This guest post was written by Christian Isbister who worked with our team at the University of Alberta Archives to help begin the process of decolonizing their collection.
Tanisi, hello! My name is Christian Isbister, I’m a Métis librarian/archivist, and I most recently completed a contract with the University of Alberta Archives where I made some early steps towards decolonizing their collection. Here I’ll talk about some of the inherent difficulties in searching for Indigenous materials in archives, which will hopefully show why decolonizing these spaces are important.
First, I think it would be helpful to briefly go over some concepts in archives that I’ll be using. Archives are organized and accessed a little differently than libraries. While in a library you can look for an individual thing, like a book or an article, at the University of Alberta Archives you often search for Fonds, which is an archival term that describes all the records held in the archive by one creator. So, for example, you might search for the Julian Mills Fonds, which will include his photographs, diary entries, newspaper clippings, letters, or anything else he created.
This brings me to the first issue that Indigenous researchers come across, which is that archival descriptions prioritize the creator of the records, not the subjects. As I’m sure you can imagine, historically speaking Indigenous Peoples have rarely been the creators of these records. Instead, they get described in the records of other people. This can make it difficult to search for material about Indigenous Peoples, since you can only find them by searching for the record creators. In the archive there are thousands of photographs of Indigenous Peoples, but the best way to find them is to know who took those photographs.
Another big challenge you might come across is that many of these records detail history that is inherently traumatic. This can make research very difficult for Indigenous Peoples who are looking for their histories in archives. Even if material isn’t traumatic, there are lots of archival records that contain very racist or derogatory language. All of this can make using the archive a difficult process for Indigenous Peoples, and makes the archive a place of colonial violence.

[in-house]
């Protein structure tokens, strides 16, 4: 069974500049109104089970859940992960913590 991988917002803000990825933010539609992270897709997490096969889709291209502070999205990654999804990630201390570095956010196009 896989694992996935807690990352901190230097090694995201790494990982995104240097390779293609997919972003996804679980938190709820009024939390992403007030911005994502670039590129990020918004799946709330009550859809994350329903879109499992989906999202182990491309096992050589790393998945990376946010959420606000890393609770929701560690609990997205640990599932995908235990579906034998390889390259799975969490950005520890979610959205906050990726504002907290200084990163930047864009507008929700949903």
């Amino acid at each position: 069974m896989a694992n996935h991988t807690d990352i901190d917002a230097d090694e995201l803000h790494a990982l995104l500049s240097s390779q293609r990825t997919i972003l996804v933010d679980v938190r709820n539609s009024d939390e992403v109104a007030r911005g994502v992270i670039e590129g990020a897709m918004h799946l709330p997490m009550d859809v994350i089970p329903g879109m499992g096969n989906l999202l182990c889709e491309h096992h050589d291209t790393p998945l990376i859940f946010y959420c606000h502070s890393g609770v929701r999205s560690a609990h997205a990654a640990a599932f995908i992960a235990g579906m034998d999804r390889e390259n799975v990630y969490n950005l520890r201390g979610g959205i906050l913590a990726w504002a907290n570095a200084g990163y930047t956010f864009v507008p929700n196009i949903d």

The final issue I’d like to talk to you about is about the often messy landscape of ownership of Indigenous materials. At the heart of the problem is that lots of the archival materials about Indigenous Peoples were donated without their consultation or their consent. When donating things to archives, the donors themselves have the option of putting restrictions on their materials. So, for example, they could say that no one can access their Fonds without first getting their permission. Indigenous Peoples will also place restrictions on their own stories, so for example certain stories can only be shared during certain times of the year, or are only meant to be shared with other members of their communities. A common example is that no photographs of the Sundance are permitted. These restrictions were rarely considered when materials were donated, and archives will often have material that they should never have collected in the first place.
It’s a bit of a tangled mess we’ve found ourselves in, but I wanted to end on a bit of a hopeful note. We now have a (mostly) complete inventory of everything by or about Indigenous Peoples.
While this isn’t currently publicly accessible, it does mean that if you want to look in the archive for Indigenous material, then the Archive staff there are better prepared to help you. In addition, the University of Alberta Archives is looking at returning some of the sensitive material to different Indigenous communities, or else place further restrictions on those materials. Archives can be a really great resource filled with amazing things, not only for scholarly research but for learning more about your family histories. I’m hopeful that, with continued work, we can make more Indigenous folks feel welcome in accessing the archives.
Researchers wanting to access items that are housed at the University of Alberta Archives can do so by appointment only. Visit the University of Alberta Archives’ website to search their holdings and learn how you can book a visit.